Printer Friendly

The Politics of Purity: Harvey Washington Wiley and the Origins of Federal Food Policy.

The Politics of Purity: Harvey Washington Wiley and the Origins of Federal Food Policy. By Clayton Coppin and Jack High. Ann Arbor: University of Michigan Press, 1999. 219 pp. Bibliography, index, and notes. $49.50. ISBN 0472109847.

Coppin and High are free market economists who believe that government often creates more problems than it solves when intervening in business affairs. In this respect, the Pure Food and Drugs Act of 1906 is a good historical target since numerous authors over the years have portrayed the pioneering regulatory statute as a benefit to business, creating greater consumer confidence and ultimately higher sales. The authors do not address this complex historiographical dispute directly: they do so obliquely by challenging Oscar Anderson's 1958 biography of Wiley, Health of a Nation, and his overall portrait of Wiley as a principled public servant. This is akin to writing a critical biography of Bill Gates, but ignoring both the computer revolution he helped launch as well as the recent actions of the U.S. Department of Justice. Coppin and High ignore the revolution in food and drug regulation and consumer protection inspired by Wiley as well as the history of the thorny scientific issues the Food and Drug Adminis tration continues to confront as part of his legacy.

"The real issues at stake in regulation," according to Coppin and High, were "market share, corporate profit, and bureaucratic growth. These issues, however, were hid behind a cloak of rhetoric about the public interest" (p. 34). They characterize their position as "significantly different" from that of Anderson and other public interest advocates. Given this economic orientation, the book's shortcomings become painfully obvious. To noneconomists, issues and interests other than those of the business community were and continue to be equally "real." What is in foods, what is left out of drugs, and what is on the label of a product offered for purchase: for many people, these remain equally "real" issues. The basic problem for free market economists such as Coppin and High is to explain the outcome of the legislation in terms that recognize as legitimate the expressed interests of consumers. If consumers had not supported the law, most businesses would not have supported it and it would not have become law. T he fact that it did become law is, was, and remains difficult for them to explain without accepting the criticisms of consumers as well as some business elements.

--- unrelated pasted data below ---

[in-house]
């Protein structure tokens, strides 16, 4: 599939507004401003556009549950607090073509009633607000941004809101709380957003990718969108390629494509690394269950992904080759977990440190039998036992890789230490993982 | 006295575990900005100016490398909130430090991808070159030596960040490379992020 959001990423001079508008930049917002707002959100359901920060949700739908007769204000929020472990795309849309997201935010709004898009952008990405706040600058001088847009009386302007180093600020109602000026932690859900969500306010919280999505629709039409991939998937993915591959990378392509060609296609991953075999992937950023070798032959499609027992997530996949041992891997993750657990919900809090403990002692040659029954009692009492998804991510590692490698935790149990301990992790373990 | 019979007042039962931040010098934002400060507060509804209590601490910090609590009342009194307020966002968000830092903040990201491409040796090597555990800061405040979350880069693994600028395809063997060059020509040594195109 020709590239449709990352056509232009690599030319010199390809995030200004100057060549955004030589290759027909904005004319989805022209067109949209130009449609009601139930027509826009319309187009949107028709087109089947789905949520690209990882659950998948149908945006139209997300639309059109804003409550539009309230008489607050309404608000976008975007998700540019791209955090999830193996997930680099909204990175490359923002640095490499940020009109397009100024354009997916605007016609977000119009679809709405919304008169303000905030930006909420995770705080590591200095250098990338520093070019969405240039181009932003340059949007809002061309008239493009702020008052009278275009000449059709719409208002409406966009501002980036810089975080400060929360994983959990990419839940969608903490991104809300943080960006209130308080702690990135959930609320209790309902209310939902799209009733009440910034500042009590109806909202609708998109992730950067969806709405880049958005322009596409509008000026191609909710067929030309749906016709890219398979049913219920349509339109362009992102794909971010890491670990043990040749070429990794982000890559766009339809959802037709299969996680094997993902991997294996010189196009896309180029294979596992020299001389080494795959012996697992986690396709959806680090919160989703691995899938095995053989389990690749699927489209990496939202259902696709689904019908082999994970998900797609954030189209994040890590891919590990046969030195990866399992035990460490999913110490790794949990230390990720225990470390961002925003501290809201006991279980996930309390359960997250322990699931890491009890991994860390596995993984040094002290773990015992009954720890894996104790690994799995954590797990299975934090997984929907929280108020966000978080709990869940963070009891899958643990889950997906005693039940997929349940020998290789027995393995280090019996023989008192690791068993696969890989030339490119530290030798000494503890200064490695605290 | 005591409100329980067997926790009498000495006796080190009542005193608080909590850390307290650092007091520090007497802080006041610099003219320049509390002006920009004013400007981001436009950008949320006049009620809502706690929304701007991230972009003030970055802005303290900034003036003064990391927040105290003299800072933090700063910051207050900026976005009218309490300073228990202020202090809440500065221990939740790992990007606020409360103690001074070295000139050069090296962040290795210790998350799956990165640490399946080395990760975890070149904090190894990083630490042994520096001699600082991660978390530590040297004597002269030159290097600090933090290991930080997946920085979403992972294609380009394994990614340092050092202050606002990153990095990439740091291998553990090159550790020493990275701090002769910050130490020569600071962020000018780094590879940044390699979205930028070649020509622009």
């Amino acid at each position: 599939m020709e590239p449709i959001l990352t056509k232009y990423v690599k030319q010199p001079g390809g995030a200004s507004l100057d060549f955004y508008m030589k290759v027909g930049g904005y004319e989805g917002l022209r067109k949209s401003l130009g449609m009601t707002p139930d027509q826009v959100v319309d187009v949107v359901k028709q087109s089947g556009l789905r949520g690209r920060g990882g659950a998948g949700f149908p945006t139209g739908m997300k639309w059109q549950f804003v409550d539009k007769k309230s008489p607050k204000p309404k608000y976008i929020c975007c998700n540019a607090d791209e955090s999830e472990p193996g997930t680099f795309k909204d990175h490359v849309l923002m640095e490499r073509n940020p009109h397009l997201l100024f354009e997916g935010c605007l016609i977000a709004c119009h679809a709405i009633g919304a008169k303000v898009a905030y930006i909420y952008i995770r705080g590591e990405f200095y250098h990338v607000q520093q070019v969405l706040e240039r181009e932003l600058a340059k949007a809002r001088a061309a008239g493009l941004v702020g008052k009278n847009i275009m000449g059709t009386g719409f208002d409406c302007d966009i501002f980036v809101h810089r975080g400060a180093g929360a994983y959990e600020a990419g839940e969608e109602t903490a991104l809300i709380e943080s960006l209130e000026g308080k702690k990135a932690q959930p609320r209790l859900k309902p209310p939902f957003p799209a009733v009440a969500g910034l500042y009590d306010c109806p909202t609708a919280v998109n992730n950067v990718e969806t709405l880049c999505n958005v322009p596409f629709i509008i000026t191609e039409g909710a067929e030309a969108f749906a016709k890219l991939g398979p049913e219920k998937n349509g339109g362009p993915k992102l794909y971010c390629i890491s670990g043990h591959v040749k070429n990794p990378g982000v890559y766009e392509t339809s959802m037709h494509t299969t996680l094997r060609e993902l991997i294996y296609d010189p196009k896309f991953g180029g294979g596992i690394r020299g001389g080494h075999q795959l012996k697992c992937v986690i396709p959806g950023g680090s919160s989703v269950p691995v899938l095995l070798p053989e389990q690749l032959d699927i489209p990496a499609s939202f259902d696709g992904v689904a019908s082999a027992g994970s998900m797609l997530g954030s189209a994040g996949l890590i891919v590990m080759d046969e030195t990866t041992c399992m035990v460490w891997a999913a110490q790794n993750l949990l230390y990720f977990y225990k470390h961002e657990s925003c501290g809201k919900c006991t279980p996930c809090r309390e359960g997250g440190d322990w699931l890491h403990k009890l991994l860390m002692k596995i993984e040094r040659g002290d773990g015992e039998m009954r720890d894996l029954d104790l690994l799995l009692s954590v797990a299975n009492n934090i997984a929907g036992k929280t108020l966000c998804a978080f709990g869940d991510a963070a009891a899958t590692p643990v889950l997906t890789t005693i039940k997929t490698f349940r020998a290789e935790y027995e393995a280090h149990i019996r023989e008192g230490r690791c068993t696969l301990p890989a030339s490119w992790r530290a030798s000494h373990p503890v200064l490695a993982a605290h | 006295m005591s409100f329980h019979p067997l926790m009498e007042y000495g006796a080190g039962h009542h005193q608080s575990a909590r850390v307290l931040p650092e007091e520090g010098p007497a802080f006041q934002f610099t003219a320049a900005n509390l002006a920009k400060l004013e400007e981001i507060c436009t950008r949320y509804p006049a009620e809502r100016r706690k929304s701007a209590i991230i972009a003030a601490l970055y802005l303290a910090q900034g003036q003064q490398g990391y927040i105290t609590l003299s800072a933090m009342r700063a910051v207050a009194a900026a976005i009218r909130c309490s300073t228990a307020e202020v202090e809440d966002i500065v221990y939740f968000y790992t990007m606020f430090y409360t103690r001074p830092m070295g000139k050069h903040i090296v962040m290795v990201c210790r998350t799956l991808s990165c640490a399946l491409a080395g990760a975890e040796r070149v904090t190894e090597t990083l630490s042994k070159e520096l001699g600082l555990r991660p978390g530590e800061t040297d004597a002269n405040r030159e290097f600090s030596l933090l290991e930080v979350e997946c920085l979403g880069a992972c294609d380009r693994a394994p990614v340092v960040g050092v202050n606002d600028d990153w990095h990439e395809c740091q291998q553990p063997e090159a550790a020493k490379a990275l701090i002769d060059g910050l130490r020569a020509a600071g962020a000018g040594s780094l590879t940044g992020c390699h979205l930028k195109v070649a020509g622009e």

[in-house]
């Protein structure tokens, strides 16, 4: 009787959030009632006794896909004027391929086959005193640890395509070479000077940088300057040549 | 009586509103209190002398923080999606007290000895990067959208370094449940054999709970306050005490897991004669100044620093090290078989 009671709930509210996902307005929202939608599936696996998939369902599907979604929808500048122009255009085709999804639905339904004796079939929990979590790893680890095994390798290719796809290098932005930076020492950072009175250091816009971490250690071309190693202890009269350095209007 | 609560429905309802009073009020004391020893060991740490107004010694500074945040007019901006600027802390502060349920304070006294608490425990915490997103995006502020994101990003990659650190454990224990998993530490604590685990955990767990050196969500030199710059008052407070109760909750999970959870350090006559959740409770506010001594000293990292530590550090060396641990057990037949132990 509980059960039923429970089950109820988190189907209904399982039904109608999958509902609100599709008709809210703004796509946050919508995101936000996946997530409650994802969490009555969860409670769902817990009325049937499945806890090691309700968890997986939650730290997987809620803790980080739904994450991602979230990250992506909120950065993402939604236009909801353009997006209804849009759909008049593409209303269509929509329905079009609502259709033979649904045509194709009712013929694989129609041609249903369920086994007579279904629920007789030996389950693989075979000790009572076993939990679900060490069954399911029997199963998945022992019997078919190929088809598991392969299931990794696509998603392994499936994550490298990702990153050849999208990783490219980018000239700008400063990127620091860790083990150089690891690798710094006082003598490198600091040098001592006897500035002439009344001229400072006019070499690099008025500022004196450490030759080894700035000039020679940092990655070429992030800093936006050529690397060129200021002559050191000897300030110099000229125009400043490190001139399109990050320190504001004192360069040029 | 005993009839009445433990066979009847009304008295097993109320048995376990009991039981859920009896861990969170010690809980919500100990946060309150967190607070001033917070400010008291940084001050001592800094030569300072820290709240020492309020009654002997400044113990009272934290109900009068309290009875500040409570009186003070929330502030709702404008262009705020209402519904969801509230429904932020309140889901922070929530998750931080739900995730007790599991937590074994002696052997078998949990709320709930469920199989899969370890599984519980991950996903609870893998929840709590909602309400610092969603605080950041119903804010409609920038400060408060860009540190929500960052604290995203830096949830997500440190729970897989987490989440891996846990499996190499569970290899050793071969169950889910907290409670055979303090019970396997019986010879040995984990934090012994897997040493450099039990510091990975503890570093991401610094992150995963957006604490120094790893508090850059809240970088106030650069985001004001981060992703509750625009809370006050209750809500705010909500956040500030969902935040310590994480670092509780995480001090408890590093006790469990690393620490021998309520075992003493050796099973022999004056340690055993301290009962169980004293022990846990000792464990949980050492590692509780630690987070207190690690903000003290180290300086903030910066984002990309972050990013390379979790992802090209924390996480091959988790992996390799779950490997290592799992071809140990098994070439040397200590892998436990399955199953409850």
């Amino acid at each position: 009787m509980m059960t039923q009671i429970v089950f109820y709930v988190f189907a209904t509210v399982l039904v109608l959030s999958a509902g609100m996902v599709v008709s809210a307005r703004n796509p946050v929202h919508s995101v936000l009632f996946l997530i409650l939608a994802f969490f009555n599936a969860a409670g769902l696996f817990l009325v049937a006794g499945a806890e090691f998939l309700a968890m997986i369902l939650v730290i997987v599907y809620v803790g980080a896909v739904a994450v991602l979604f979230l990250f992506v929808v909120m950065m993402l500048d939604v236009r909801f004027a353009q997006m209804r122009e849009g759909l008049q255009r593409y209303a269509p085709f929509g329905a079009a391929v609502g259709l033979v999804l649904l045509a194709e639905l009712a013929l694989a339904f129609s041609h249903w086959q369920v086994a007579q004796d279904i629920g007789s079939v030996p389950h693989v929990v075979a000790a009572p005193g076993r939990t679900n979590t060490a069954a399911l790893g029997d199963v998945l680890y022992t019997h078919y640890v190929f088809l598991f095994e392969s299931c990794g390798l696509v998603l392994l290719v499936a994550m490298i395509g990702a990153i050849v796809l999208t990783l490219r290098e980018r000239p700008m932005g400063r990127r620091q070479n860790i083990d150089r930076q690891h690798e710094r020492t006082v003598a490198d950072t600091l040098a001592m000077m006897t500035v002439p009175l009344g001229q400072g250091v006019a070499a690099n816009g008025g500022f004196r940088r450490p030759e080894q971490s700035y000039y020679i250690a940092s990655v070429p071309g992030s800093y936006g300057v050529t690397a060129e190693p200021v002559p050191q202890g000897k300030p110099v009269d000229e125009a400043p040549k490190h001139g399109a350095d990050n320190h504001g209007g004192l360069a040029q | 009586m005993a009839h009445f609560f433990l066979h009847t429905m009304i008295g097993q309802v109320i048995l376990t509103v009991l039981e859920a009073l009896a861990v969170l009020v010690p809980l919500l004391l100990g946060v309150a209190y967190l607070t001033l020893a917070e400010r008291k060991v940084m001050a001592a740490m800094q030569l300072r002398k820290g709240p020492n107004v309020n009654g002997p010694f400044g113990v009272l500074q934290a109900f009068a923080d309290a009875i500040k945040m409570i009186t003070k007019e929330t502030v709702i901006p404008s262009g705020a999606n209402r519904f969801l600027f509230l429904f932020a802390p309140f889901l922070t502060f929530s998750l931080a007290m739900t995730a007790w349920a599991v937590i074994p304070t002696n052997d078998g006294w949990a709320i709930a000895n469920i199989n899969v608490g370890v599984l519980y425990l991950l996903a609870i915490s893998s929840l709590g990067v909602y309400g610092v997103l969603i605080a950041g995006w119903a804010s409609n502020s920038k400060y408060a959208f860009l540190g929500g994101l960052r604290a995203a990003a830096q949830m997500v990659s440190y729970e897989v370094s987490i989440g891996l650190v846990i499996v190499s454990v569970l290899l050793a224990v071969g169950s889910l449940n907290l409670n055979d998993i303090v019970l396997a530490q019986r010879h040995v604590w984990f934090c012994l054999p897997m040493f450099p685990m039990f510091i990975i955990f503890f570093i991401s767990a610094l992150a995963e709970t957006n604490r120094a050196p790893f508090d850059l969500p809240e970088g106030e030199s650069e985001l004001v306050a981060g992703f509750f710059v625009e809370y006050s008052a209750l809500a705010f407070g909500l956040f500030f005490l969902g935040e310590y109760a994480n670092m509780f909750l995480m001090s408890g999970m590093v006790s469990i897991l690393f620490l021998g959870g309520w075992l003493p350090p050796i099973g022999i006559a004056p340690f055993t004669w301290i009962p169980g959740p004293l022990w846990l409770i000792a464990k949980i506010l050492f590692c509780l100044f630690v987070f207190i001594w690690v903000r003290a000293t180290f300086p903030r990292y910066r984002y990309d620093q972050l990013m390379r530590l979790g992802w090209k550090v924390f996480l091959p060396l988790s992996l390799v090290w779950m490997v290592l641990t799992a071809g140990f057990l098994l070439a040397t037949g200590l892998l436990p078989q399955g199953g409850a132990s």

It is not so much what Coppin and High say about Wiley that is problematic in this book--although there is some of that as well--but rather, what is left out: wider perspectives, balance, an appreciation of complex issues, and documentation. Wiley was no saint. Elsewhere, I have argued that Wiley himself was chiefly responsible for some of the principal faults in the original "Wiley Act." But if Coppin and High wish to persuade scholars that their reappraisal of Wiley as an imperfect leader, prone to prejudice, and unduly influenced by business interests is accurate, then they must do a better job of documenting their sources. One footnote per paragraph is not adequate support for such a sweeping reinterpretation of Wiley's actions and alliances. The authors may have looked at hundreds of boxes of records and they may well be the first economists (but not historians) to do so, but their citations are limited, many references to primary documents are too cryptic for verification, and they make questionable ch oices in their citations of secondary literature.

Coppin and High concentrate so much on specific commodities and the interest groups promoting them that they ignore the larger legal and regulatory issues underlying them. So what if Wiley was suspicious of all chemical food additives? So are many consumers. Today, food manufacturers cannot put chemical preservatives in foods without pre-market governmental approval. The larger issue was not a free market issue but rather a public health issue that Coppin and High have ignored. If all manufacturers can freely use any given chemical additive in any quantity, there is no way to protect the public health from harmfully high doses. Would anyone want that policy applied to present pesticides as well as past preservatives? The creation of the Environmental Protection Agency (EPA) and the recent scare over Alar indicate otherwise. Coppin and High insinuate that Wiley's concerns about Coca-Cola were groundless. Coca-Cola the beverage may have been vindicated (after the company eliminated cocaine and reduced caffeine content), but the issues of drugs in foods, synthetic foods, and informative ingredient labeling are still with us.